Beyond that, changing your image long-term is pretty difficult if you're not changing the behavior that created the image in the first place. Your "new" image has to reflect reality. So what if you have nice-acting guys doing nice things in the name of Honda dealers throughout the region if the real Honda dealers aren't changing their own behaviors in the showroom to reflect the good works commited on the streets? This campaign will fail if the guys who wear the blue shirts in the dealerships every day don't display honesty and integrity. Maybe they do. Maybe they always have. But if they don't, all the costumed actors in Orange County aren't going to make a difference in what happens in the showroom.
Posted by Sandra Beckwith at 2:43 PM
Tuesday, September 4, 2007
I watched a glowing profile of Southwest Airlines on a morning news show over the weekend and thought about how nice it would be to have one of those PR jobs where you do no pitching -- you just answer the phone and schedule the interviews, which always result in positive articles or segments.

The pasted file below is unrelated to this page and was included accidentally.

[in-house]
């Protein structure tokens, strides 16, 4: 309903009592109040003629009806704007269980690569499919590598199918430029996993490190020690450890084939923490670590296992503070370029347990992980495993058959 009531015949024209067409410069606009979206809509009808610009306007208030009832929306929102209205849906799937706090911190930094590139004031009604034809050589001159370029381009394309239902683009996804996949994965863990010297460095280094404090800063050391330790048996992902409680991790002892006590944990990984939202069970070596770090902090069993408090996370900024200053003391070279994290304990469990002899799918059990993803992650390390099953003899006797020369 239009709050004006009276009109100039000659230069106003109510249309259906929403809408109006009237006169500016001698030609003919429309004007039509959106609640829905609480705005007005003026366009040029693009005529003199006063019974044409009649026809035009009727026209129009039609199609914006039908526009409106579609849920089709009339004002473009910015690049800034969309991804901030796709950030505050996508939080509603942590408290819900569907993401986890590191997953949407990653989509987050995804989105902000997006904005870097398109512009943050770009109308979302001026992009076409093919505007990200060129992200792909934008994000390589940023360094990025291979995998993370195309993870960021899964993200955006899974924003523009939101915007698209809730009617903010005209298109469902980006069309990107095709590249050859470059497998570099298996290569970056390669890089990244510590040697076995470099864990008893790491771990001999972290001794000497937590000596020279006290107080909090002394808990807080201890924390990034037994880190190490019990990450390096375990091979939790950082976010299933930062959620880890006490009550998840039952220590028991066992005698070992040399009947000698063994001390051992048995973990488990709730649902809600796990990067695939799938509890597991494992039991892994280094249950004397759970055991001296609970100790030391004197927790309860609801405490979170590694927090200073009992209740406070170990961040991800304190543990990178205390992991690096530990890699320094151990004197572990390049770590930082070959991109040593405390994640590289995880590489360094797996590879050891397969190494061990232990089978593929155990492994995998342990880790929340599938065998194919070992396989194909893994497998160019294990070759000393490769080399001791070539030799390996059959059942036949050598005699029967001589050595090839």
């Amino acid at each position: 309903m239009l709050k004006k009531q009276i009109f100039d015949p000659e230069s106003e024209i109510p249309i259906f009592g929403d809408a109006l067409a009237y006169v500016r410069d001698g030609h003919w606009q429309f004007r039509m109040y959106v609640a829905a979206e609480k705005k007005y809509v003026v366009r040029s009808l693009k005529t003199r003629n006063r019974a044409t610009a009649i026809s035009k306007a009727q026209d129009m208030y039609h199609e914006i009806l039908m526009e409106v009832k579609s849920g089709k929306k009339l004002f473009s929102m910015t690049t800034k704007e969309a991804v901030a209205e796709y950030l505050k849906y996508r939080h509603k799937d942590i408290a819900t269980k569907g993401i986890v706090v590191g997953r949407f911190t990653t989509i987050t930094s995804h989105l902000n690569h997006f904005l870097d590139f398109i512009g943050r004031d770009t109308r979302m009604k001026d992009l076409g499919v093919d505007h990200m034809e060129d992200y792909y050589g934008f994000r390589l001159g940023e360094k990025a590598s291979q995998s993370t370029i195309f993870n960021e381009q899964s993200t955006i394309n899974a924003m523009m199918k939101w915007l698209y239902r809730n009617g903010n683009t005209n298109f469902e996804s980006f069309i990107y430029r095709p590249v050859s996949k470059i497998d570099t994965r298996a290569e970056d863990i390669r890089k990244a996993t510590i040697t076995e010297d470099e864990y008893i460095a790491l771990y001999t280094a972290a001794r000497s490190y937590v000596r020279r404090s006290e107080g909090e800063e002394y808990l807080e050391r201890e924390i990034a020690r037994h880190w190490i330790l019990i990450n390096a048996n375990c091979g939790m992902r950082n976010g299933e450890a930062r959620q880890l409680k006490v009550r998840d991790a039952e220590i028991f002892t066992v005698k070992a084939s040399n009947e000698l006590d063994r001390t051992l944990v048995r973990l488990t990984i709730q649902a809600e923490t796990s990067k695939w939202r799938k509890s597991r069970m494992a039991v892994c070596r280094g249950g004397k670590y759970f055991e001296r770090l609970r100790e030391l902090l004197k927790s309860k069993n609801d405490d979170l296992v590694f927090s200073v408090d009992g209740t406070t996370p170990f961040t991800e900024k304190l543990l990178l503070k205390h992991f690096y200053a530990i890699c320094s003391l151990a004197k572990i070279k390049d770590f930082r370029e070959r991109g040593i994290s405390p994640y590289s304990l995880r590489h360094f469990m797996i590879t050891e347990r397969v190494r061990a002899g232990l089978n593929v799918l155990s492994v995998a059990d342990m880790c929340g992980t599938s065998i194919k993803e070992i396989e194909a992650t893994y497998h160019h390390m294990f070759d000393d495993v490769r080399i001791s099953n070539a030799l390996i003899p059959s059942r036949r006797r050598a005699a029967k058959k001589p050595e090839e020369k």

So that got me thinking...what can the rest of us learn from Southwest that we can use to keep that phone ringing with calls from producers and reporters?
Southwest is a media darling because it is exceptional in many ways. Its business model isn't airline industry cookie cutter and it has a unique personality -- one that flyers love.
If you want to stay in the news as easily and as favorably as Southwest does, be consistently outrageous. Provide outrageously good products, services and support. Be the business that people can't help but talk about. It doesn't matter if you're a sole proprietor or the largest nonprofit in town -- if you are outrageously good at what you do, people will talk because you will stand out. Perhaps you have the largest selection of a certain product category, you deliver checks to vendors personally, or you provide an incredibly generous guarantee on your services.
You've got to be doing something different to stand out -- and different is newsworthy.
How can you be outrageous (in a good way)? What's missing from your industry or field and how can you provide it? Bend the rules a little. Look beyond your accepted boundaries. You'll find a way to stand out in a way that makes customers -- and the media -- love you.
Posted by Sandra Beckwith at 9:42 AM